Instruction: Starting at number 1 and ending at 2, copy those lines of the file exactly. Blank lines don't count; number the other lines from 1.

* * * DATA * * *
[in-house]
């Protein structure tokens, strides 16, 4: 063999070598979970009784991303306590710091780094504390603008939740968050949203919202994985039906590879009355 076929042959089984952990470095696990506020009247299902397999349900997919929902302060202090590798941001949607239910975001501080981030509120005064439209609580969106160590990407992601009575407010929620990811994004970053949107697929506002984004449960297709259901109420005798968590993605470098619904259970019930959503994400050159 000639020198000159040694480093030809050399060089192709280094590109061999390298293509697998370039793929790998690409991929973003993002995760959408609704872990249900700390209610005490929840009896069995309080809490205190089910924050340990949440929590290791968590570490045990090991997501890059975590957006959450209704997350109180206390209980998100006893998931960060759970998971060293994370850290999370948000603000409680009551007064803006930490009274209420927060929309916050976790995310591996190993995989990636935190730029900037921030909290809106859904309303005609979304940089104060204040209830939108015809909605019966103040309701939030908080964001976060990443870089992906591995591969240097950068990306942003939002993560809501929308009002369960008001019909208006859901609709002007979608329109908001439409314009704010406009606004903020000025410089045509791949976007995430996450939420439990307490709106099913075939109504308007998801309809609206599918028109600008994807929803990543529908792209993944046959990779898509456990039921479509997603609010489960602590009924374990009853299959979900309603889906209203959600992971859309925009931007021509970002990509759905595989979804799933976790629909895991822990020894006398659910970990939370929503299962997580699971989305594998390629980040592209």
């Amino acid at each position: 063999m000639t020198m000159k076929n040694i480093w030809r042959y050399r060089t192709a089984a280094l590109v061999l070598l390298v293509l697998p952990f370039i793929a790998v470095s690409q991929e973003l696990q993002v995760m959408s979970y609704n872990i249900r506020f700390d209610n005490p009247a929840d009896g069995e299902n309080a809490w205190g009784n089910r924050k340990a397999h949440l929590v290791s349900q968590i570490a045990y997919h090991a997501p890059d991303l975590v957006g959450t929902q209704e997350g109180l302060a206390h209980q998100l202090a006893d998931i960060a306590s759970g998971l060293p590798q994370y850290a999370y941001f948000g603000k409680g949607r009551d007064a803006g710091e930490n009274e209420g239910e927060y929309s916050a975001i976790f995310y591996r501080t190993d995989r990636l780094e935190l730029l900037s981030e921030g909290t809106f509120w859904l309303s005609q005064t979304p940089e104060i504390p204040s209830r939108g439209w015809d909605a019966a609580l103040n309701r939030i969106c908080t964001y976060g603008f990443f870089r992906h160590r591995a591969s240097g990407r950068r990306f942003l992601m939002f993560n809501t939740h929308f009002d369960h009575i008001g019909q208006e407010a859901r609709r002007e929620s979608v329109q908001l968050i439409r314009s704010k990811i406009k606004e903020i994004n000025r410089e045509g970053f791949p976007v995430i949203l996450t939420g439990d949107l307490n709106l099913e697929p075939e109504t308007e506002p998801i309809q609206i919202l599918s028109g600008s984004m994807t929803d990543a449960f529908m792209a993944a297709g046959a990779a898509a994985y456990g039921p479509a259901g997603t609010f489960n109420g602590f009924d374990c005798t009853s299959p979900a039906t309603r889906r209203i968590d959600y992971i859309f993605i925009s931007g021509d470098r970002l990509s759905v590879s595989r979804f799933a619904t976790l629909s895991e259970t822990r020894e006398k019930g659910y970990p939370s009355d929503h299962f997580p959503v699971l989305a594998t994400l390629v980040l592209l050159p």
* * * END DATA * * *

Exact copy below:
[in-house]
């Protein structure tokens, strides 16, 4: 063999070598979970009784991303306590710091780094504390603008939740968050949203919202994985039906590879009355 076929042959089984952990470095696990506020009247299902397999349900997919929902302060202090590798941001949607239910975001501080981030509120005064439209609580969106160590990407992601009575407010929620990811994004970053949107697929506002984004449960297709259901109420005798968590993605470098619904259970019930959503994400050159 000639020198000159040694480093030809050399060089192709280094590109061999390298293509697998370039793929790998690409991929973003993002995760959408609704872990249900700390209610005490929840009896069995309080809490205190089910924050340990949440929590290791968590570490045990090991997501890059975590957006959450209704997350109180206390209980998100006893998931960060759970998971060293994370850290999370948000603000409680009551007064803006930490009274209420927060929309916050976790995310591996190993995989990636935190730029900037921030909290809106859904309303005609979304940089104060204040209830939108015809909605019966103040309701939030908080964001976060990443870089992906591995591969240097950068990306942003939002993560809501929308009002369960008001019909208006859901609709002007979608329109908001439409314009704010406009606004903020000025410089045509791949976007995430996450939420439990307490709106099913075939109504308007998801309809609206599918028109600008994807929803990543529908792209993944046959990779898509456990039921479509997603609010489960602590009924374990009853299959979900309603889906209203959600992971859309925009931007021509970002990509759905595989979804799933976790629909895991822990020894006398659910970990939370929503299962997580699971989305594998390629980040592209």